and still easily pass but should not miss any significantly relevant point.

The marking pattern shown in both these video is more optimistic then the
actual examination. As per these videos you need terrible blunders to actually
fail the examination which is certainly not the case.
Don’t watch these RCGP videos in the last minute (my personal feeling)

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Courses- I have done 2.
RCGP course–
It is useful to know as to how examination centre and rooms look like. It takes away
your anxiety. It is a 2 day course. On days two – 12 cases discussed – each trainee
does one. All the other candidates are watching.
The examination actors are not same as actual examinations
I felt that the course doesn’t pitch to the actual level of examination. Also felt that
they make you feel optimistic. Actual examination is probably much more difficult.

UNA COALES-
Good course and covers reason why people fail. Good advice about what to prepare
and what to wear for the exam. I feel it is useful for a lot of reason.
Cases covered by this course pitches at the level of exam. Good variety of cases.
What to wear is a useful advice. She also tells you about how to behave in the
examination hall.

E Medica-
Not done it but have spoken to people who have done it. Most of the trainees ranked
this course as good.

PREPARATION – CASES
- Gynaecology cases - Can be a disaster if you are a male trainee and not well
aware of the fact that there is a good share of gynae cases in the examination.
On asking a lot of male trainee doctors post exams said that they were not
well prepared for the women health cases. Could be another reason of why
higher pass rate of female doctors.

Male trainees don’t normally see a lot of these cases in the real world and can
be suddenly flooded by them in the examination. I selectively picked up
gynae cases from all the books and practice them with other trainees.
Another reason to have a mix of males and female trainee in your study
group.

- Importance of good clinical knowledge. This cannot be replaced under any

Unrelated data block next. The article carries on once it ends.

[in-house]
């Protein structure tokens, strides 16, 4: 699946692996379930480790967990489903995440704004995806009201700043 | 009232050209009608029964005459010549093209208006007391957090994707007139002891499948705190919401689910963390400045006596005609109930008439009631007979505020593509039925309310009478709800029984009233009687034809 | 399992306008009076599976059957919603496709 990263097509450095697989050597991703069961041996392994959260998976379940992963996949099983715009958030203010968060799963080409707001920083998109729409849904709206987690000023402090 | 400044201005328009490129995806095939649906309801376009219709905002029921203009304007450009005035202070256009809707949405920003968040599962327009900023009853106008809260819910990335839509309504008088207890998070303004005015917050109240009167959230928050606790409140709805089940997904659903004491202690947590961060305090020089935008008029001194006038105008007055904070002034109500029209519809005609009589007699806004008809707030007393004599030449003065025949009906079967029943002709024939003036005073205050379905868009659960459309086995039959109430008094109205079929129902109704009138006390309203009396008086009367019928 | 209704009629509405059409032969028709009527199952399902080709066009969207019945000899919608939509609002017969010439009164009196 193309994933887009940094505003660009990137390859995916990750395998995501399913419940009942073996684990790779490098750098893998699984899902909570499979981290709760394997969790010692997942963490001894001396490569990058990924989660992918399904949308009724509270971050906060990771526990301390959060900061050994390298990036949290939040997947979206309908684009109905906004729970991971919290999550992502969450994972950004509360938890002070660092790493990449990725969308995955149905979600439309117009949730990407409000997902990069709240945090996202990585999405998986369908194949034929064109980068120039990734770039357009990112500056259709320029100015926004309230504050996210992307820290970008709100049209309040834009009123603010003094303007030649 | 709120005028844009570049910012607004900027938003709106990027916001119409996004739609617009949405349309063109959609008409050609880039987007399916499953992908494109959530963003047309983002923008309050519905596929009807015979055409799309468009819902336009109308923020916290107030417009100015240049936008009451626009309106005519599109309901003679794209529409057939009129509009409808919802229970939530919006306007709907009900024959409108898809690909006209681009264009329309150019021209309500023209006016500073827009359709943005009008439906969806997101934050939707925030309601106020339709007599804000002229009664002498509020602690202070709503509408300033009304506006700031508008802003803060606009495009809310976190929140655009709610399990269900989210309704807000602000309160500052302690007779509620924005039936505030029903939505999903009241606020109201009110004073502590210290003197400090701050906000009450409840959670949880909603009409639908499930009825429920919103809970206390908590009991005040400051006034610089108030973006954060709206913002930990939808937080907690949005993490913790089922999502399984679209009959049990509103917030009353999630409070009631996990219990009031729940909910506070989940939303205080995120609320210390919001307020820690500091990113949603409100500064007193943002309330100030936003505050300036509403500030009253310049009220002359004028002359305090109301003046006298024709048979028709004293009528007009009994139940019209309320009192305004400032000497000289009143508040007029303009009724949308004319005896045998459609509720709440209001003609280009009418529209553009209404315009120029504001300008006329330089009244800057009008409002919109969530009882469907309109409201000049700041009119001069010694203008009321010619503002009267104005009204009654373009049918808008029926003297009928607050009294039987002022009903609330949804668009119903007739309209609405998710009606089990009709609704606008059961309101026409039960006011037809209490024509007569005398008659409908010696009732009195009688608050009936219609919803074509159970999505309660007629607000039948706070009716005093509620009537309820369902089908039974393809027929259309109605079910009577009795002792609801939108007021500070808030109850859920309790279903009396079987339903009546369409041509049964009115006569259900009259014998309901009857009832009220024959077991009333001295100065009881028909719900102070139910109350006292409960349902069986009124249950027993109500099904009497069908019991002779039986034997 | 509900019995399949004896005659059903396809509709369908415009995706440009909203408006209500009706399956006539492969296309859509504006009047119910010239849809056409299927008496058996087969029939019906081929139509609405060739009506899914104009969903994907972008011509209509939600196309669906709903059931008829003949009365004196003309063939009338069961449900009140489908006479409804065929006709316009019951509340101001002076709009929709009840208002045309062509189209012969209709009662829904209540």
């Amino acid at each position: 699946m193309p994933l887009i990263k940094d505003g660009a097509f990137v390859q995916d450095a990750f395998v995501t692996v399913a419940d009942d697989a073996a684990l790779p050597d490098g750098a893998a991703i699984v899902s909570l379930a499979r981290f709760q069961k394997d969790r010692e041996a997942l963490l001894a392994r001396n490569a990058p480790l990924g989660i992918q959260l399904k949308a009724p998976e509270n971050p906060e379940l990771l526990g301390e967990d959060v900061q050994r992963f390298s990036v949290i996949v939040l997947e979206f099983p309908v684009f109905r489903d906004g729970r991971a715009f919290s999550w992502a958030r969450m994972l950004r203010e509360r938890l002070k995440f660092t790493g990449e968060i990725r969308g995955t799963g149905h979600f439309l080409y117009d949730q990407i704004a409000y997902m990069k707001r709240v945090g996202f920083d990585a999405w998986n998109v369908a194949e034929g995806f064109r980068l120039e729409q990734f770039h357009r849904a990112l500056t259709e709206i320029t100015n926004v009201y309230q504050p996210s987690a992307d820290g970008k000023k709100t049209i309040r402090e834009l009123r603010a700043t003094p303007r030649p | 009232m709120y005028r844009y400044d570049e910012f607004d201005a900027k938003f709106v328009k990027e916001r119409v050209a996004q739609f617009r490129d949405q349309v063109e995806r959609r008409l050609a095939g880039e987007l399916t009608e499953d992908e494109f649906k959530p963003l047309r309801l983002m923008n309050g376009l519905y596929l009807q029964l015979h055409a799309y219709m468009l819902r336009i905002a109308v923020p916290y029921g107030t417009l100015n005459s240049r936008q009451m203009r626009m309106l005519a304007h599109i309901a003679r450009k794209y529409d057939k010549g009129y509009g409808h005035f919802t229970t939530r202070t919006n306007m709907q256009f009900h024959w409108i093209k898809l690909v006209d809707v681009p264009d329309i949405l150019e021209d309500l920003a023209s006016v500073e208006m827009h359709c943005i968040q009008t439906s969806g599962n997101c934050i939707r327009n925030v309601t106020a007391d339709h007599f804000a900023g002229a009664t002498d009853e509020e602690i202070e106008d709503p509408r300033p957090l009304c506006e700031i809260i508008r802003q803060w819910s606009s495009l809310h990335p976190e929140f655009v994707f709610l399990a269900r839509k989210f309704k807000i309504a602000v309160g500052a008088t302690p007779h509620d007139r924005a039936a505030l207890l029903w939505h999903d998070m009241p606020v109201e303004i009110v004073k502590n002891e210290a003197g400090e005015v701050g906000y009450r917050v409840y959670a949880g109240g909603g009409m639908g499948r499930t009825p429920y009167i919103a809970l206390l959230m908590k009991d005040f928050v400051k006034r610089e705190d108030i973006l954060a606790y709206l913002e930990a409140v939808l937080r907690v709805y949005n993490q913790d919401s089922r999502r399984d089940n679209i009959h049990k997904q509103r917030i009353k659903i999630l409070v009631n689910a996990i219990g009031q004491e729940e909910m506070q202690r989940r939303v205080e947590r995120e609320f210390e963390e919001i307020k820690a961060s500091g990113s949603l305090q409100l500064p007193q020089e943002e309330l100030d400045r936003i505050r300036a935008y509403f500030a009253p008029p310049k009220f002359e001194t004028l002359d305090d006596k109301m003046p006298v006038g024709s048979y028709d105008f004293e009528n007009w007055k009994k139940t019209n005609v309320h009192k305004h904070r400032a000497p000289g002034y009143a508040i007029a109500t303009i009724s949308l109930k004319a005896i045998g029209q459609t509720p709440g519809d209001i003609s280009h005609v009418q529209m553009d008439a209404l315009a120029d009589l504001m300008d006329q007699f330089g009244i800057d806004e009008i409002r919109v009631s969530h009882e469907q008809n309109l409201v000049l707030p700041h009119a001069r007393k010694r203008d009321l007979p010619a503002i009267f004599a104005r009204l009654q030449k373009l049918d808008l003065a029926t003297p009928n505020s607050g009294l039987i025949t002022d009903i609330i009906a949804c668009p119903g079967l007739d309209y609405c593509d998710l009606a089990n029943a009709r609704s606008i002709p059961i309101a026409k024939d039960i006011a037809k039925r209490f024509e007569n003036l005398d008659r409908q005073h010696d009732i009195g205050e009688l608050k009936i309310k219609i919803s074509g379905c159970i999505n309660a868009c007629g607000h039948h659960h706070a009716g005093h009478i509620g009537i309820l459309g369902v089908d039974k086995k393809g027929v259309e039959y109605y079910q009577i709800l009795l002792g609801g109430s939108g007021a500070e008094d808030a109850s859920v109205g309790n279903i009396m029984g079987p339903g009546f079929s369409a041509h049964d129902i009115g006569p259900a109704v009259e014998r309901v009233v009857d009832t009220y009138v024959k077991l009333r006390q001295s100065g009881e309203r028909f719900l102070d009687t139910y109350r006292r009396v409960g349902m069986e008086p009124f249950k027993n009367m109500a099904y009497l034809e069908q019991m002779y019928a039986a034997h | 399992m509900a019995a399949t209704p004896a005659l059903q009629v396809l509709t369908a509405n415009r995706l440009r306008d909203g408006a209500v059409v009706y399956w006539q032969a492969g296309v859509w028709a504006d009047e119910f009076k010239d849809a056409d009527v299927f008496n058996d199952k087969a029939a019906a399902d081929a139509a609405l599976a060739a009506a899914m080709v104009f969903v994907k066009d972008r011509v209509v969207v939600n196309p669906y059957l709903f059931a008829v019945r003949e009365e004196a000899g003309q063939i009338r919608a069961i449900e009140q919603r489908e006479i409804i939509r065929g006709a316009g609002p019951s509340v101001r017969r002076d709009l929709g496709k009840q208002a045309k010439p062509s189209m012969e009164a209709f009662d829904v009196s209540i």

circumstances. CSA is not a Communication skills assessments but a
clinical skills assessment. There is a bank of more than 800 cases now and
will probably be more in the future.
Cases are picked up randomly by the computer. These cases are randomly
divided between all the RCGP Curriculum Statement Headings – therefore
they have a good mix of cases and can not reflect real life in any case.
In most of the cases they will look for an appropriate management plan as
well.

- Comfortable with blank faces. Some of the actors in the examination are
really good but some will come with blank faces.
It is important to practice with colleagues as this will give practice to deal
with patient acting and also expressionless cases.

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- Comfortable with the examiner in the room. This is really important- not
easy as it looks. We are used to see cases/video alone. This is not sufficient. I
think at least after 4 sessions I felt comfortable with my trainer sitting in the
room. It would be useful if you could do clinics with different trainers if at all
possible. Practice in groups is again helpful. In examination the examiner
will not be in front of you but will be always in your visual fields.

- Tolerating uncertainly. Does not mean tough medicine cases. There is a good
example in RCGP video II about a case of medical uncertainty. A tough ENT,
Ophthalmology and medicine case is not a case with uncertainty.

- Difficult cases. the cases in CSA does not truly reflect real life as the case are
taken from the grid of GP curriculum headings so potentially could include
difficult cases from uncommon specialities. It is useful to have the clinical
knowledge under your belt otherwise it would be very easy to panic there.
If you don’t know about the knowledge aspect of the case it is difficult to
keep yourself calm and concentrate on patient agenda’s and what patient is
speaking as obviously you would be thinking about the differential diagnosis
of the case and might miss important cues. (As per the previous trainees -
Believe me it happens everyday in the examination hall)

- GRID of areas from the GP curriculum statement headings. Prepare with the
grid. Question paper can be fairly easily predicted. Cases from some
common curriculum headings are always there (like there will always a back
pain case). Gives you confidence if you know the knowledge- thinks about
the possible uncommon cases of minor clinical specialities. Oxford handbook